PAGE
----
Eric Garner worked for the Parks and Rec. Horticultural Department, using his very large hands to plant things gently. Plants, which can live for years after one plants them, feed small and necessary creatures, are pleasant touch and smell, convert sunlight into food and make it easier for humans—that is, all of us—to breathe.

I’ve just made the poem disappear. The only trace of imagination I’ve left in is the notion that his very large hands were gentle. Big men often have big hands, and people who deal with plants probably do need to be capable of gentleness. So let’s take it as evidence.
Here is what I took out:
for some time
which means
perhaps
perhaps
in all likelihood
some
most likely
some of them
in all likelihood
continue
continue to do what such plants do
like
like
like
like
One line there is a prayer: “continue to do what such plants do.” That’s hopeless and hopeful: Garner can’t continue, he’s dead—but maybe society, maybe America can do what plants do, which is, among other things, grow? The rest of those lines might be the flattest, most boring set of words ever, all vagueness and circumlocution, indicating a speaker uncomfortable and also sometimes stuffy: perhaps instead of maybe, and—good god—“In all likelihood” twice.
In fact, all this hesitating and hedging makes the poem. With it, Gay characterizes his speaker as uncertain and uncomfortable. He hesitates, circles, hesitates again, feels something isn’t right, knows just enough to draw a few conclusions. Not personal ones. He’s not mourning a friend. By refusing to pretend it’s personal, by refusing to take on the other man’s tragedy, by staying at harrumphing distance (perhaps…in all likelihood) the poem allows Gay, and us, to stand back far enough to see something important: Garner as human being, as worker—unsainted, unremarkable, yet, in his ordinary workerliness, oxygen-giving, a small thing that matters a little.
And all those likes. Seven of them in all, two of those inside the word likelihood (which maybe contains a suggestive nearness to the word livelihood) and one inside the word likely. Garner, in Gay’s poem, is a likely fellow.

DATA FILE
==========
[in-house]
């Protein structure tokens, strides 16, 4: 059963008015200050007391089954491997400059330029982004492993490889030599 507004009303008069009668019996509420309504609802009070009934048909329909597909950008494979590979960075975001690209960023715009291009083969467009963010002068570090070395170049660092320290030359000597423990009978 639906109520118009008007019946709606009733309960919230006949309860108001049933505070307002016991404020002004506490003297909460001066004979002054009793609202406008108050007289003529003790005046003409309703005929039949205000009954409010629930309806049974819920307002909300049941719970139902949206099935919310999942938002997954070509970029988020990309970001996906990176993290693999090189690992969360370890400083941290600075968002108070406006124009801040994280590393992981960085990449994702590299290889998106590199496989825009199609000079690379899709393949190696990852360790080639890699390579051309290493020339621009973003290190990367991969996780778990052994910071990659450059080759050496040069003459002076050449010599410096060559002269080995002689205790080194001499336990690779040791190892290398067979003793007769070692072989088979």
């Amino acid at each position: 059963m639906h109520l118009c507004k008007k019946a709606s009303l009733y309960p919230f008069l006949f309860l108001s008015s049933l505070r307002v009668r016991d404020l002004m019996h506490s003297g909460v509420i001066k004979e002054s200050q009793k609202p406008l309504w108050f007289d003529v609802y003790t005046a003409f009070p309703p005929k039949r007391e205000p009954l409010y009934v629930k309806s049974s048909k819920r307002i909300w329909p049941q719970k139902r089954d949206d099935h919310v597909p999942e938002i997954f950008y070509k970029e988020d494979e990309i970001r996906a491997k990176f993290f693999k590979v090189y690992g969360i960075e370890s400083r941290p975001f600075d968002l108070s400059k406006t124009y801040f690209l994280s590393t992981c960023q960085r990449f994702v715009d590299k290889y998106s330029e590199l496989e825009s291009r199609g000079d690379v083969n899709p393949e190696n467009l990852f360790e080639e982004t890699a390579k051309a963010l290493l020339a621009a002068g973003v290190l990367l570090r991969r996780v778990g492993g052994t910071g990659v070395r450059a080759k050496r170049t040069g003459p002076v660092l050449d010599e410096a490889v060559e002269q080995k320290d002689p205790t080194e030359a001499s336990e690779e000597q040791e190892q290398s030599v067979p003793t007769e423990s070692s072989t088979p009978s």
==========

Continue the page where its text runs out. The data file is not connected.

When I get to the likes that crescendo and close the poem, I have the illusion that I’m reading simile—so I have the illusion that I’m going to be allowed the grace and escape of metaphor. Not so: Gay’s like…like…like provides a simple list of untranscendent comparisons. What do plants do? things like house and feed small and necessary creatures, like be pleasant to touch and smell, like convert sunlight to food, like make it easier for us to breathe.
There’s a message in this poem, I guess, but it’s not transformative. The likes take us nowhere, and nothing can ever change again for Eric Garner—he can go nowhere now. What we see at the end is just a man who (unlike us) is no longer breathing. The poem’s flat language is an act of trust, and what makes this an idealistic poem. Instead of trusting metaphoric leaps or originality or any sort of verbal sparks, it trusts flat, banal, utterly normal language. Maybe that makes it seem possible that banal, flat, normal humans can do better than we have been doing

Daisy Fried is the author of three books of poetry: Women’s Poetry: Poems and Advice, named by Library Journal as one of the five best poetry books of 2013, My Brother is Getting Arrested Again, a finalist for the National Book Critics Circle Award, and She Didn’t Mean to Do It, which won the Agnes Lynch Starrett Prize. She has been awarded Guggenheim, Hodder and Pew Fellowships, a Pushcart Prize, the Cohen Award from Ploughshares, and the Editors Prize for a feature article from Poetry, for “Sing, God-Awful Muse,” about reading Paradise Lost, breastfeeding and the importance of difficulty.  She is poetry editor for the literary resistance journal Scoundrel Time, occasionally reviews poetry for the New York Times and elsewhere, and is member of the faculty of the Warren Wilson College MFA Program for Writers. She lives in Philadelphia.